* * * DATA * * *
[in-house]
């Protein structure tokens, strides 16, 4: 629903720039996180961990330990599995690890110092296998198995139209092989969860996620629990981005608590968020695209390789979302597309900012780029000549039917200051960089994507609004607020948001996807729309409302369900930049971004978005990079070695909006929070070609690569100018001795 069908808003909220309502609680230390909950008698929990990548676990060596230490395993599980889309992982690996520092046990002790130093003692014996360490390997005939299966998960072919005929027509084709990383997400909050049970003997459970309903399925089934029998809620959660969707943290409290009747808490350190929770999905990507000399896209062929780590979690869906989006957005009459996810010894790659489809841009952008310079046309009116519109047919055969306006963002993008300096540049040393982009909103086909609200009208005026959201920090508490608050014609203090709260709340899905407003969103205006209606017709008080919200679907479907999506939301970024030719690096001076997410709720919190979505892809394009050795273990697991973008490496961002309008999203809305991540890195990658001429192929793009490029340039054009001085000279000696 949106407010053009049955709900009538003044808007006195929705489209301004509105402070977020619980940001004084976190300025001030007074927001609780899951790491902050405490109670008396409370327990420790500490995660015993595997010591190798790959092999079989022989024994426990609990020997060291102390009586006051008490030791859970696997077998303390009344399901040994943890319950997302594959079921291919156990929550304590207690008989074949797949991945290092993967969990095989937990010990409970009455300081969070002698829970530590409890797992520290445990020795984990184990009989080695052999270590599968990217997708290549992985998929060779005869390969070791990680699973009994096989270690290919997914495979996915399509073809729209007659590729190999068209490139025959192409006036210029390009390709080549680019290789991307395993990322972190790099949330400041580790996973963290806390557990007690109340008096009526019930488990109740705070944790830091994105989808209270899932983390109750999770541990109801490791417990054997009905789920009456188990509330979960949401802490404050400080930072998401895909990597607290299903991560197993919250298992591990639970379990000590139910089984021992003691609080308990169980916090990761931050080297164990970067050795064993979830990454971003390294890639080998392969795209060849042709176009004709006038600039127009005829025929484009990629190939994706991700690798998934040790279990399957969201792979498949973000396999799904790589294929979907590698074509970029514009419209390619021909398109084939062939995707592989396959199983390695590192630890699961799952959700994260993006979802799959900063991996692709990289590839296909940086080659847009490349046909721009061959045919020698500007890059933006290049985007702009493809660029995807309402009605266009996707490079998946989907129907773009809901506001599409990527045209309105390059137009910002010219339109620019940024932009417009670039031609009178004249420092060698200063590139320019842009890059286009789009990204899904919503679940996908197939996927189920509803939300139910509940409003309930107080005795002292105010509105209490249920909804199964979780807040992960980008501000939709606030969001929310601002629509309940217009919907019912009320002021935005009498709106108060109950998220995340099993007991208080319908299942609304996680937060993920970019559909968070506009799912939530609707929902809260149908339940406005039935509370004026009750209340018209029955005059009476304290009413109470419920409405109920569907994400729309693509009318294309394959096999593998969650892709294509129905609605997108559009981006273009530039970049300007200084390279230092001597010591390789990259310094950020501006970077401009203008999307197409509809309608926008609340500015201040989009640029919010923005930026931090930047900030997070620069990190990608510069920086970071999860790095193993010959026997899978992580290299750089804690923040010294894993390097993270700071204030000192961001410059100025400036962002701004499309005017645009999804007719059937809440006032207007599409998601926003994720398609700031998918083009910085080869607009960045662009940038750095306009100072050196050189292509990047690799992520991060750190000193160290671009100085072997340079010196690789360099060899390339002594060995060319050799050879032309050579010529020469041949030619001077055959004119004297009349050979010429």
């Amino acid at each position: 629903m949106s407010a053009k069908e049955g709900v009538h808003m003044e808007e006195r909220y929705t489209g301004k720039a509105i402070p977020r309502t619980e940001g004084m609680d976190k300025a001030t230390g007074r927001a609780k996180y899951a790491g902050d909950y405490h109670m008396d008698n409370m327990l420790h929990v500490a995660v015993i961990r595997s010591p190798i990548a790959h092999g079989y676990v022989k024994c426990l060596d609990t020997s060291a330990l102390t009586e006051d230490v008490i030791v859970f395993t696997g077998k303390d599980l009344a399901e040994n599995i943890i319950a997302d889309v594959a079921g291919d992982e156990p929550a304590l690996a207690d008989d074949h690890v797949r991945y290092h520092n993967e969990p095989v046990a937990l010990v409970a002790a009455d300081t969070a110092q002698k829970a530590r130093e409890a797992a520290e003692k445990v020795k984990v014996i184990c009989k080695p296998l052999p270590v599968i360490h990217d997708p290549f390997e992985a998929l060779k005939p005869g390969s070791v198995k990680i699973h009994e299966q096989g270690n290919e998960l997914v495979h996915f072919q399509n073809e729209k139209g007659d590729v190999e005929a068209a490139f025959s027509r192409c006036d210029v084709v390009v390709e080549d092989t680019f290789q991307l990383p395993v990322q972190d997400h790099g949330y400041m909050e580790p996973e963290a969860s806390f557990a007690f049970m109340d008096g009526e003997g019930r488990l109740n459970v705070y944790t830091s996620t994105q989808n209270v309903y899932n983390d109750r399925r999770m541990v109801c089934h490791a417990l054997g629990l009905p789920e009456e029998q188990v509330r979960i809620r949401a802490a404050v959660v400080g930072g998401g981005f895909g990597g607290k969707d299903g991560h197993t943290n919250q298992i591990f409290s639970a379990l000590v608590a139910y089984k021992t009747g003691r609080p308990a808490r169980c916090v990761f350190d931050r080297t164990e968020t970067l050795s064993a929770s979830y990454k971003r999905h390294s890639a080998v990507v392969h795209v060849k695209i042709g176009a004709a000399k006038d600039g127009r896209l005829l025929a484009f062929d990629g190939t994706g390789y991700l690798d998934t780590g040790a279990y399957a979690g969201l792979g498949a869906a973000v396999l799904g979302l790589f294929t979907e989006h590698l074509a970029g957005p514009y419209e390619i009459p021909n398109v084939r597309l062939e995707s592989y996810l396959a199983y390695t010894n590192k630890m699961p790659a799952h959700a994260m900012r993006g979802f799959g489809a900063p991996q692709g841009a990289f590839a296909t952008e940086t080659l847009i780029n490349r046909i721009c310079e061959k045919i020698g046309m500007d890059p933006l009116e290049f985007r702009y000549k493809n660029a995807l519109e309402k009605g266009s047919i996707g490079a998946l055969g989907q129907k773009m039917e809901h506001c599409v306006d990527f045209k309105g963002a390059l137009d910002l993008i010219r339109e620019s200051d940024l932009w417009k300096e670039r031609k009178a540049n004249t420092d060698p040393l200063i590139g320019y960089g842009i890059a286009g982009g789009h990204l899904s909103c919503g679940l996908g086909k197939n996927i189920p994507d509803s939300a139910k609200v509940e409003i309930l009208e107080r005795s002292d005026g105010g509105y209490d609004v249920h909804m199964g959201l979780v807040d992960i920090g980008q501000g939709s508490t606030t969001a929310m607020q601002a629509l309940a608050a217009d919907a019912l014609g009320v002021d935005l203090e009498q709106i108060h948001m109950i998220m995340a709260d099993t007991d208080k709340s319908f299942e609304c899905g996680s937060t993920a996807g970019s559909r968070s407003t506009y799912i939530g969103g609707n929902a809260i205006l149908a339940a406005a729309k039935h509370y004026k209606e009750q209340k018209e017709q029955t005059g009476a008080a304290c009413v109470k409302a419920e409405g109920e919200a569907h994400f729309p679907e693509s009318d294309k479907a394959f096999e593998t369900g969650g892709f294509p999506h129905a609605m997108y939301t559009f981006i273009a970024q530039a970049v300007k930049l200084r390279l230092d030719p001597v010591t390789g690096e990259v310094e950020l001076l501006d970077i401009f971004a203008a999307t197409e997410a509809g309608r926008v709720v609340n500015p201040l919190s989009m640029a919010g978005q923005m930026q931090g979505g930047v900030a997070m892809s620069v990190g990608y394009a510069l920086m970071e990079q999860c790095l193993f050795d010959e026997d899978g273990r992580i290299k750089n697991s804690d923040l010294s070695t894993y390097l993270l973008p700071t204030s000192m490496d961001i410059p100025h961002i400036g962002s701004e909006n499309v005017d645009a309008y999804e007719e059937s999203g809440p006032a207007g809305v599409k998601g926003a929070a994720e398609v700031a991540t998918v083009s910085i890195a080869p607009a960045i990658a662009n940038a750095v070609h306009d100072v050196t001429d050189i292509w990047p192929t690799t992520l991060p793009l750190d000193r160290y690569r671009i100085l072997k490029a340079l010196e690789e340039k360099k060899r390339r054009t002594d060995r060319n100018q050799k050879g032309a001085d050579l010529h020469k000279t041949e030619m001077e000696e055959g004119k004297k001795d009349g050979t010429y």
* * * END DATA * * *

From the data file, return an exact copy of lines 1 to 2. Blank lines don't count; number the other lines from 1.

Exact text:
[in-house]
């Protein structure tokens, strides 16, 4: 629903720039996180961990330990599995690890110092296998198995139209092989969860996620629990981005608590968020695209390789979302597309900012780029000549039917200051960089994507609004607020948001996807729309409302369900930049971004978005990079070695909006929070070609690569100018001795 069908808003909220309502609680230390909950008698929990990548676990060596230490395993599980889309992982690996520092046990002790130093003692014996360490390997005939299966998960072919005929027509084709990383997400909050049970003997459970309903399925089934029998809620959660969707943290409290009747808490350190929770999905990507000399896209062929780590979690869906989006957005009459996810010894790659489809841009952008310079046309009116519109047919055969306006963002993008300096540049040393982009909103086909609200009208005026959201920090508490608050014609203090709260709340899905407003969103205006209606017709008080919200679907479907999506939301970024030719690096001076997410709720919190979505892809394009050795273990697991973008490496961002309008999203809305991540890195990658001429192929793009490029340039054009001085000279000696 949106407010053009049955709900009538003044808007006195929705489209301004509105402070977020619980940001004084976190300025001030007074927001609780899951790491902050405490109670008396409370327990420790500490995660015993595997010591190798790959092999079989022989024994426990609990020997060291102390009586006051008490030791859970696997077998303390009344399901040994943890319950997302594959079921291919156990929550304590207690008989074949797949991945290092993967969990095989937990010990409970009455300081969070002698829970530590409890797992520290445990020795984990184990009989080695052999270590599968990217997708290549992985998929060779005869390969070791990680699973009994096989270690290919997914495979996915399509073809729209007659590729190999068209490139025959192409006036210029390009390709080549680019290789991307395993990322972190790099949330400041580790996973963290806390557990007690109340008096009526019930488990109740705070944790830091994105989808209270899932983390109750999770541990109801490791417990054997009905789920009456188990509330979960949401802490404050400080930072998401895909990597607290299903991560197993919250298992591990639970379990000590139910089984021992003691609080308990169980916090990761931050080297164990970067050795064993979830990454971003390294890639080998392969795209060849042709176009004709006038600039127009005829025929484009990629190939994706991700690798998934040790279990399957969201792979498949973000396999799904790589294929979907590698074509970029514009419209390619021909398109084939062939995707592989396959199983390695590192630890699961799952959700994260993006979802799959900063991996692709990289590839296909940086080659847009490349046909721009061959045919020698500007890059933006290049985007702009493809660029995807309402009605266009996707490079998946989907129907773009809901506001599409990527045209309105390059137009910002010219339109620019940024932009417009670039031609009178004249420092060698200063590139320019842009890059286009789009990204899904919503679940996908197939996927189920509803939300139910509940409003309930107080005795002292105010509105209490249920909804199964979780807040992960980008501000939709606030969001929310601002629509309940217009919907019912009320002021935005009498709106108060109950998220995340099993007991208080319908299942609304996680937060993920970019559909968070506009799912939530609707929902809260149908339940406005039935509370004026009750209340018209029955005059009476304290009413109470419920409405109920569907994400729309693509009318294309394959096999593998969650892709294509129905609605997108559009981006273009530039970049300007200084390279230092001597010591390789990259310094950020501006970077401009203008999307197409509809309608926008609340500015201040989009640029919010923005930026931090930047900030997070620069990190990608510069920086970071999860790095193993010959026997899978992580290299750089804690923040010294894993390097993270700071204030000192961001410059100025400036962002701004499309005017645009999804007719059937809440006032207007599409998601926003994720398609700031998918083009910085080869607009960045662009940038750095306009100072050196050189292509990047690799992520991060750190000193160290671009100085072997340079010196690789360099060899390339002594060995060319050799050879032309050579010529020469041949030619001077055959004119004297009349050979010429």